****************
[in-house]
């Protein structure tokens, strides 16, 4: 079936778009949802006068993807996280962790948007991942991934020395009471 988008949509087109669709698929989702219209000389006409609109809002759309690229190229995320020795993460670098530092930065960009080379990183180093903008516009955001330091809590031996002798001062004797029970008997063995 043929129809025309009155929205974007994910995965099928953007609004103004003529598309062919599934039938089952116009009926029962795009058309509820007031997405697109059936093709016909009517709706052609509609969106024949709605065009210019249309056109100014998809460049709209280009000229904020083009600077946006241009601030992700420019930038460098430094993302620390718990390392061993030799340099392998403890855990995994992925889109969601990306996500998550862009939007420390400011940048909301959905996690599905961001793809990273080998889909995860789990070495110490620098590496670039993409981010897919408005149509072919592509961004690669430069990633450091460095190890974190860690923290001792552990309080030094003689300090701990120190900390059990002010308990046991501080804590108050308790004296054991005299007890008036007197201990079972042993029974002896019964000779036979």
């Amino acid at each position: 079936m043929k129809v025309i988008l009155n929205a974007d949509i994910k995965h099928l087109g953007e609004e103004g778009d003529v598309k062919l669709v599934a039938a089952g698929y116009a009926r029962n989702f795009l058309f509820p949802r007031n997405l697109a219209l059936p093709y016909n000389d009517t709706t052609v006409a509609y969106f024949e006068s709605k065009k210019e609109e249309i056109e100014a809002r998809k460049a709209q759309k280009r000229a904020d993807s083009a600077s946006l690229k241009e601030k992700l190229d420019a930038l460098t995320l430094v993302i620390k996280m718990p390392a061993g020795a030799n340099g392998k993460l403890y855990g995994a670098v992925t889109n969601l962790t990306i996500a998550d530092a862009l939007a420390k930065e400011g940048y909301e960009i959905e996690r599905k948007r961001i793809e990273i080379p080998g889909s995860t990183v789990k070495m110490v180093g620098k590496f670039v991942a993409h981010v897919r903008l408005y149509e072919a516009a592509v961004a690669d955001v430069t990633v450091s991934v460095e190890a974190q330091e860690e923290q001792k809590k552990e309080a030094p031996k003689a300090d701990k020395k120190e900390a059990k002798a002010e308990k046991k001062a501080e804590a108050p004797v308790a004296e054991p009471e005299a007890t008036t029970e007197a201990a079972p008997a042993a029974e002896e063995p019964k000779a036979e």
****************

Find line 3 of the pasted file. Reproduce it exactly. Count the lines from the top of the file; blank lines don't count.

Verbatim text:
């Amino acid at each position: 079936m043929k129809v025309i988008l009155n929205a974007d949509i994910k995965h099928l087109g953007e609004e103004g778009d003529v598309k062919l669709v599934a039938a089952g698929y116009a009926r029962n989702f795009l058309f509820p949802r007031n997405l697109a219209l059936p093709y016909n000389d009517t709706t052609v006409a509609y969106f024949e006068s709605k065009k210019e609109e249309i056109e100014a809002r998809k460049a709209q759309k280009r000229a904020d993807s083009a600077s946006l690229k241009e601030k992700l190229d420019a930038l460098t995320l430094v993302i620390k996280m718990p390392a061993g020795a030799n340099g392998k993460l403890y855990g995994a670098v992925t889109n969601l962790t990306i996500a998550d530092a862009l939007a420390k930065e400011g940048y909301e960009i959905e996690r599905k948007r961001i793809e990273i080379p080998g889909s995860t990183v789990k070495m110490v180093g620098k590496f670039v991942a993409h981010v897919r903008l408005y149509e072919a516009a592509v961004a690669d955001v430069t990633v450091s991934v460095e190890a974190q330091e860690e923290q001792k809590k552990e309080a030094p031996k003689a300090d701990k020395k120190e900390a059990k002798a002010e308990k046991k001062a501080e804590a108050p004797v308790a004296e054991p009471e005299a007890t008036t029970e007197a201990a079972p008997a042993a029974e002896e063995p019964k000779a036979e």